“Forever his inspiration, we’ve always been a team… but the artist is nothing without his muse”
These words appear towards the start of Where Are You, the wonderfully ambitious drama co-directed by Valentina De Amicis and Riccardo Spinotti, who undertake the unenviable task of making a film centred on the sordid activities of the art world, working as a disconcerting backstage drama to the artistic process and the people who populate this industry. A brutal but captivating deconstruction of this world, the film is a remarkable achievement that appears to take inspiration from many cinematic and artistic sources. Particularly the work of Terrence Malick, whose more recent output seems to have inspired the directors in both the unforgettable images of which the film is composed and the metaphysical style of telling a frantic, non-linear story in a way that feels earnest and authentic, and insightful to its broader philosophical intentions. Through making use of shifting perspectives, intricate detail and a story that pays tribute to the world of art while it eviscerates those who refuse to take their chosen vocation seriously, Where Are You is a truly impressive achievement.
Making sense of Where Are You is a fool’s errand, since it is not a film designed to be particularly accessible. The protagonist’s life and art are referred to as “a beautiful confusion” by one of the characters, which becomes shorthand for most of what De Amicis and Spinotti were doing when putting this story together. Art does not always need to make sense in order to be considered effective, but instead should strive to make a statement. In this case the purpose of this film is to reflect the curious and labyrinthine mind of its creators, made manifest in the main character of Nicolas (played wonderfully by the introspective and thoughtful Irakli Kvirikadze, who develops the character alongside the story), who serves as their surrogate as they navigate this strange version of the world and realize their own curiosities. The protagonist has mastered the skill of capturing other people’s lives and positioning them so as to create art – yet he struggles with his own identity, which is made increasingly clear by every new encounter with someone who pushes him to define himself, when his entire life has been a rebellion against such classifications.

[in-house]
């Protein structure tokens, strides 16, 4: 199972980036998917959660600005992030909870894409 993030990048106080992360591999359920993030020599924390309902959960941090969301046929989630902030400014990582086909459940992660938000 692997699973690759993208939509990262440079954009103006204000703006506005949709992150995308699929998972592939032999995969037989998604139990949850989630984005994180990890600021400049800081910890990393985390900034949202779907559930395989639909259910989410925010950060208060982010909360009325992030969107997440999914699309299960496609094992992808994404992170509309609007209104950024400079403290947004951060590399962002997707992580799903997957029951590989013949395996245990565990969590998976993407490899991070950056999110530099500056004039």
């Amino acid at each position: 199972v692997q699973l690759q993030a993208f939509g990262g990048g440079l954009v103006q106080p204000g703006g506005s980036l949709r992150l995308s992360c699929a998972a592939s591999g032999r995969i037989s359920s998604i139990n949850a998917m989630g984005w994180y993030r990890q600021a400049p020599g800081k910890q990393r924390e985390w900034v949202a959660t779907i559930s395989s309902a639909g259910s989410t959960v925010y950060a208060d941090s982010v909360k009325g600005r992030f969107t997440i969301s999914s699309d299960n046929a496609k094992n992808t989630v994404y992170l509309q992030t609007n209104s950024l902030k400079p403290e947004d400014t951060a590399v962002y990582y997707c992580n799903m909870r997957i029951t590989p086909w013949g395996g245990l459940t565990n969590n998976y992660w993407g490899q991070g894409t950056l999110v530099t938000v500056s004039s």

Throughout the film the main character (and by association, the entire audience) is asked a simple question: “what inspires you?” Where Are You is built on a series of thoughtful but polarizing discussions about artistic expression, and how many artists tend to do their best work when drawing inspiration from everyday life. Nicolas is a wayward individual whose life is driven by his desire to create, not because he derives pleasure from it but because it allows him to compensate for his empty and confusing existence through expressing himself artistically, taking snapshots of a reality that is happening around him but in which he is never an active participant. De Amicis and Spinotti provoke a number of fascinating ideas throughout this film, particularly in their approach to representing the main character’s artistic process, crafting a delicate but gripping manifesto on creativity, and the occasional lack thereof, which is a common problem for many in Nicolas’ industry. As we see throughout his journey, it is increasingly difficult to discern where real life ends and art begins – and for someone whose career is built on expression, is it possible to say that there is any tangible boundary between living and performing?
Where Are You asks far more questions than it is willing to provide answers for. This can be frustrating, until we realize that it is entirely intentional, with the refusal to solve the mysteries at the heart of the story being a purposeful choice to provoke and bewilder with some deeper ideas. A meandering experimental drama set within the art world, the film exists at the intersection between art and existential philosophy, drawing inspiration from both areas and assimilating it flawlessly into the fabric of this enigmatic character study. A mosaic of memories, fantasies and delusions, all contained within the mind of a brilliant but disturbed young photographer who is trying to avoid the inevitable “last gasp of a dying artist”, the film weaves together some unforgettable imagery with haunting psychological commentary that only enriches the directors’ approach to telling this strange but captivating story. There are many ways to approach this film and its portrayal of art, but if there is a single interpretation that we can glean from its overall message, it would be that a single moment in life is fleeting but the art that inspired it lasts for an eternity – if there isn’t any depth or meaning to what one creates, as well as some part of the artist reflected in the work, can it truly be called art?